In Georgia, for example, a generation before the American Revolution, laws were passed in 1755 and 1757 that required all plantation owners or their male white employees to be members of the Georgia Militia, and for those armed militia members to make monthly inspections of the quarters of all slaves in the state. The law defined which counties had which armed militias and required armed militia members to keep a keen eye out for slaves who may be planning uprisings.
As Dr. Carl T. Bogus wrote for the University of California Law Review in 1998, "The Georgia statutes required patrols, under the direction of commissioned militia officers, to examine every plantation each month and authorized them to search 'all Negro Houses for offensive Weapons and Ammunition' and to apprehend and give twenty lashes to any slave found outside plantation grounds."
It's the answer to the question raised by the character played by Leonardo DiCaprio in Django Unchained when he asks, "Why don't they just rise up and kill the whites?" It was a largely rhetorical question, because every southerner of the era knew the answer: Well-regulated militias kept enslaved people in chains.
Sally E. Haden, in her brilliant and essential book Slave Patrols: Law and Violence in Virginia and the Carolinas, notes that, "Although eligibility for the Militia seemed all-encompassing, not every middle-aged white male Virginian or Carolinian became a slave patroller." There were exemptions so “men in critical professions” like judges, legislators and students could stay at their work. Generally, though, she documents how most southern men between ages 18 and 45 — including physicians and ministers — had to serve on slave patrol in the militia at one time or another in their lives.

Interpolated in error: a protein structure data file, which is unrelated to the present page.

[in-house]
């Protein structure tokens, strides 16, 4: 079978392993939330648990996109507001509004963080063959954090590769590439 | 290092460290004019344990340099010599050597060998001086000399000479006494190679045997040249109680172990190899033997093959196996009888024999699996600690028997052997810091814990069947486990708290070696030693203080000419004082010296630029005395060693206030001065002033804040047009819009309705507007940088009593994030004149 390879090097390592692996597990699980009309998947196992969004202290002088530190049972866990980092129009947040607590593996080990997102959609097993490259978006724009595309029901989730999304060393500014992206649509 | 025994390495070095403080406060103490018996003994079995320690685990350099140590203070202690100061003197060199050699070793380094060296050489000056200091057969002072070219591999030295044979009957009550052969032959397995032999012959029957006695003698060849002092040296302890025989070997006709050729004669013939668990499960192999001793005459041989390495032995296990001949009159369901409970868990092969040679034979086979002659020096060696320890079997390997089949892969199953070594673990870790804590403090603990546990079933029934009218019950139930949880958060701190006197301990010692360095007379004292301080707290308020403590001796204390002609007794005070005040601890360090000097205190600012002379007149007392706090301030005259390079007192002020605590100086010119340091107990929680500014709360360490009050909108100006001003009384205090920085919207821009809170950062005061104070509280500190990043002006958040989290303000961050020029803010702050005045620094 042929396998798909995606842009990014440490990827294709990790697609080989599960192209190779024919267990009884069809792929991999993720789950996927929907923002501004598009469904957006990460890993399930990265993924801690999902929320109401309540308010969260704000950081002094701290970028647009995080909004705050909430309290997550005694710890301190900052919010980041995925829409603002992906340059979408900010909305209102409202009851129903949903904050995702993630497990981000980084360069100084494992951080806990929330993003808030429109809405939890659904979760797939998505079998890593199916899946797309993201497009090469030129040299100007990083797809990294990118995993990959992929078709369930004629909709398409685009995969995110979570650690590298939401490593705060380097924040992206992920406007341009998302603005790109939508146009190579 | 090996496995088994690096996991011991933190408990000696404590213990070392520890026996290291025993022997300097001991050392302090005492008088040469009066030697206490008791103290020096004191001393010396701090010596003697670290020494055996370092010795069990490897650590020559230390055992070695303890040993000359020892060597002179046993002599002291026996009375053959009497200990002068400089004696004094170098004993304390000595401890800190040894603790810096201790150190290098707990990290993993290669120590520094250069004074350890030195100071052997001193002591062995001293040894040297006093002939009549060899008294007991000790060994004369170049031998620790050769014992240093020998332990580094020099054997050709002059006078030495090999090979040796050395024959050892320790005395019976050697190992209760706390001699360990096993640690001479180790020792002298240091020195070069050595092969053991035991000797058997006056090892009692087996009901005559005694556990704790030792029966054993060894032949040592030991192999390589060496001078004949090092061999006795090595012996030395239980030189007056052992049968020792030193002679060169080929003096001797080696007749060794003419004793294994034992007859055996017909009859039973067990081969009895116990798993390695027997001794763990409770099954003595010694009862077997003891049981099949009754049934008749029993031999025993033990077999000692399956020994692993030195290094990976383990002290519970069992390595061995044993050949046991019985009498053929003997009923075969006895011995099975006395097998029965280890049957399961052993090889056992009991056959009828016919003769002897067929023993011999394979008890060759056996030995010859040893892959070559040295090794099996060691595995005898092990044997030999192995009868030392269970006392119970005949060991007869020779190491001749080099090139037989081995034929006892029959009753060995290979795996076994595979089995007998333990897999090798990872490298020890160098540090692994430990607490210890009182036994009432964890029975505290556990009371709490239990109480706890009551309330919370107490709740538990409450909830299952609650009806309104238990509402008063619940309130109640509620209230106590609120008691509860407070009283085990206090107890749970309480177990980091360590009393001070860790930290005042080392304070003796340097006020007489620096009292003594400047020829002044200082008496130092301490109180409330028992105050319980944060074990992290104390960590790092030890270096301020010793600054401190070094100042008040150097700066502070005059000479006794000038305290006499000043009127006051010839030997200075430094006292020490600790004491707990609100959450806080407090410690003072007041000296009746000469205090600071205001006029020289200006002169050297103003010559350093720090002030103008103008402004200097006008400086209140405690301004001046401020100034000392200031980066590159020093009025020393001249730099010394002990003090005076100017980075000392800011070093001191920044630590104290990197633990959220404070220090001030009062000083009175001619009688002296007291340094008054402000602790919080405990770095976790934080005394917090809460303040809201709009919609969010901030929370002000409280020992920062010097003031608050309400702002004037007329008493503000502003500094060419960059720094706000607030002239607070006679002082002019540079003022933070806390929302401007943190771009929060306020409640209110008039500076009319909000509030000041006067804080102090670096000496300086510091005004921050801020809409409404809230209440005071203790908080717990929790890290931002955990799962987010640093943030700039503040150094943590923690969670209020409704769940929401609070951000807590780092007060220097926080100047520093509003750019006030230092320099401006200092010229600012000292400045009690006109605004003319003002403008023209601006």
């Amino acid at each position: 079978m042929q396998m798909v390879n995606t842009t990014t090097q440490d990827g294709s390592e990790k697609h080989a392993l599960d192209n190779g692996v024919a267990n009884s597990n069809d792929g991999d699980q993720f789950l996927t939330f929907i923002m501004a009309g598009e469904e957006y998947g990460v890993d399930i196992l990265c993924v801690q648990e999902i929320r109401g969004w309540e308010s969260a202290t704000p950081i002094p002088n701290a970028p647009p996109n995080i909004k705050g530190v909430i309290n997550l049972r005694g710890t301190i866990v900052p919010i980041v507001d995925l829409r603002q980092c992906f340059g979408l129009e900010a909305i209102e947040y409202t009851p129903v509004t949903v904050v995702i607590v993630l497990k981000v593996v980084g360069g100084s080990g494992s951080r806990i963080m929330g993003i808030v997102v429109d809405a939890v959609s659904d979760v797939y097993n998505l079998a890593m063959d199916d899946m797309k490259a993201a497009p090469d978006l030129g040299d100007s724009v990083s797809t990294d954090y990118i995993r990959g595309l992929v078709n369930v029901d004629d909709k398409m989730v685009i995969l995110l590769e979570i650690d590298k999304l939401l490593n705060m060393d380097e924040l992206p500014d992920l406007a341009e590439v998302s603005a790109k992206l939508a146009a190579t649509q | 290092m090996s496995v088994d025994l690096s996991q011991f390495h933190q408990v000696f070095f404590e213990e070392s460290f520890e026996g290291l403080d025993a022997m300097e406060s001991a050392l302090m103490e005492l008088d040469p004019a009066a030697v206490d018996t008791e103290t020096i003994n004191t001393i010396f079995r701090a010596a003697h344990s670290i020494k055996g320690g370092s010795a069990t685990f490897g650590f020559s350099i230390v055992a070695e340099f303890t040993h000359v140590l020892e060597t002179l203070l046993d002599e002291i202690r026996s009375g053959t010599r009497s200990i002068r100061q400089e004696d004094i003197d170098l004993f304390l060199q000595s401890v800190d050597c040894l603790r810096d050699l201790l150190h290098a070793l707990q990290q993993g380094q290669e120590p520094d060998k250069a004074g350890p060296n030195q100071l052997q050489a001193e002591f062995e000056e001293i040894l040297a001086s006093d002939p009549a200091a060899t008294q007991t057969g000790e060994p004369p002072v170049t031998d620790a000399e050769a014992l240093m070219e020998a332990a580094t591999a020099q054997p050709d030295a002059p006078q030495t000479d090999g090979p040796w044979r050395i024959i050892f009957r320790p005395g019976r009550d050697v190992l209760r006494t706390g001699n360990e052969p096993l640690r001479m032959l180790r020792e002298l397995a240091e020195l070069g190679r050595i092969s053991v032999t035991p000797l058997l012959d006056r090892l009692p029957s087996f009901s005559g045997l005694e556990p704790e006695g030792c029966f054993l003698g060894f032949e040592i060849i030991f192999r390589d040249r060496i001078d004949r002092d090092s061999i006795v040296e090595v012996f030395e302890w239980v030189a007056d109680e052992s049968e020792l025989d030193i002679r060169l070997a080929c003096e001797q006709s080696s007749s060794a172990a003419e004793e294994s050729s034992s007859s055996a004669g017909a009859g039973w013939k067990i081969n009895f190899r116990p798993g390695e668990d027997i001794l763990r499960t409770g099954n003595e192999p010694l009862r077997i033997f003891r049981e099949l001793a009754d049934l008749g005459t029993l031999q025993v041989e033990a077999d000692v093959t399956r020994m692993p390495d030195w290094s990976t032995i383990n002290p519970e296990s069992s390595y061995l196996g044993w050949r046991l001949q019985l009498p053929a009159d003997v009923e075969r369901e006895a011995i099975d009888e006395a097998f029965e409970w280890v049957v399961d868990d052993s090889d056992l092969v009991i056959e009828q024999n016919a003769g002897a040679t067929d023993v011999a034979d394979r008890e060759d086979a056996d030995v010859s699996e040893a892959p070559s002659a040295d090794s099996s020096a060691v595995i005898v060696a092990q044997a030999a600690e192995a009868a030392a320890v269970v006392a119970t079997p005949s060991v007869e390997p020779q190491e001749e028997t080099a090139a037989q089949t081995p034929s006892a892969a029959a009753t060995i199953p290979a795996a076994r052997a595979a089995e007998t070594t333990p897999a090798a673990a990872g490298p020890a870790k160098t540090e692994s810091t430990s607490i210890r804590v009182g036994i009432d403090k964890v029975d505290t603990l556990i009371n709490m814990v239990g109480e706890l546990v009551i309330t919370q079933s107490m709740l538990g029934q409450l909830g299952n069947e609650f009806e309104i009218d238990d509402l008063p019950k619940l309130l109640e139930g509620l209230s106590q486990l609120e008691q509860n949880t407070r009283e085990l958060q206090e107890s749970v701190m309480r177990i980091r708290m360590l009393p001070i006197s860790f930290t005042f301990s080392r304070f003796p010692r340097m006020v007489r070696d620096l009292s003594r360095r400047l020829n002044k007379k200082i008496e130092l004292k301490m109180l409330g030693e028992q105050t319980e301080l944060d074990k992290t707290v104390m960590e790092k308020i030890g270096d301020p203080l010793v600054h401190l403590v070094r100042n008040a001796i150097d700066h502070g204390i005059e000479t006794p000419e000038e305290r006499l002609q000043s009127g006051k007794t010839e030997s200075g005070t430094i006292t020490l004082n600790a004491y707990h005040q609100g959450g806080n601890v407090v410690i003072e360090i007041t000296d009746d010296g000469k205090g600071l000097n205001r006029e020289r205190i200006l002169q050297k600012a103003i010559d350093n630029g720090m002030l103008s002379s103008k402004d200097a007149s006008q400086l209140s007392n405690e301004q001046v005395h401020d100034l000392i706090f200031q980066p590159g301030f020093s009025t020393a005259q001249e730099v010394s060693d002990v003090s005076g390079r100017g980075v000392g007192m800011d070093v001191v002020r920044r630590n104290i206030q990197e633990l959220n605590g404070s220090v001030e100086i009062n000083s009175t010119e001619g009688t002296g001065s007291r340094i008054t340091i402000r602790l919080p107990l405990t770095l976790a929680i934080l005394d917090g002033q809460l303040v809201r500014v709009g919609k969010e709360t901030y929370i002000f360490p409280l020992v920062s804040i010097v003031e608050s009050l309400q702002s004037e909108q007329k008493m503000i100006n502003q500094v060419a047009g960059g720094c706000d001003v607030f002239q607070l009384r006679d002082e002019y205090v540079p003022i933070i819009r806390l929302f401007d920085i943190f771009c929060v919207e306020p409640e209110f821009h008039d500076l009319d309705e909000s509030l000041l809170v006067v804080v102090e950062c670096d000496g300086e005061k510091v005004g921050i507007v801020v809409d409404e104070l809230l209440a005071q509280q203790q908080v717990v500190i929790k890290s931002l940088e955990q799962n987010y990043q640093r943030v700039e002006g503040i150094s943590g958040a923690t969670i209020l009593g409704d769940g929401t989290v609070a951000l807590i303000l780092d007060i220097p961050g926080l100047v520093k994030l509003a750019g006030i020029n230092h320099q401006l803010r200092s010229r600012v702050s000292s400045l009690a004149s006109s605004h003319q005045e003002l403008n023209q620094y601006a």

And slave rebellions were keeping the slave patrols busy.
By the time the Constitution was ratified, hundreds of substantial slave uprisings had occurred across the South. Blacks outnumbered whites in large areas, and the state militias were used to both prevent and to put down uprisings by enslaved men and women. As I detail in my book The Hidden History of Guns and the Second Amendment, slavery can only exist in a police state, which the South had become by the early 1700s, and the enforcement of that police state was the explicit job of the militias.
Southerners worried that if the anti-slavery folks in the North could figure out a way to disband — or even move out of the state — those southern militias, the police state of the South would collapse. And, similarly, if the North were to invite into military service enslaved men from the South, then they could be emancipated, which would collapse the institution of slavery, along with the southern economic and social “ways of life.”
These two possibilities worried southerners like slaveholder James Monroe, George Mason (who owned over 300 enslaved humans) and the southern Christian evangelical, Patrick “Give Me Liberty Or Give Me Death” Henry (Virginia’s largest slaveholder).
Their main concern was that Article 1, Section 8 of the newly-proposed Constitution, which gave the federal government the power to raise and supervise an army, could also allow that federal army to subsume their state militias and change them from slavery-enforcing institutions into something that could even, one day, free their enslaved men, women and children.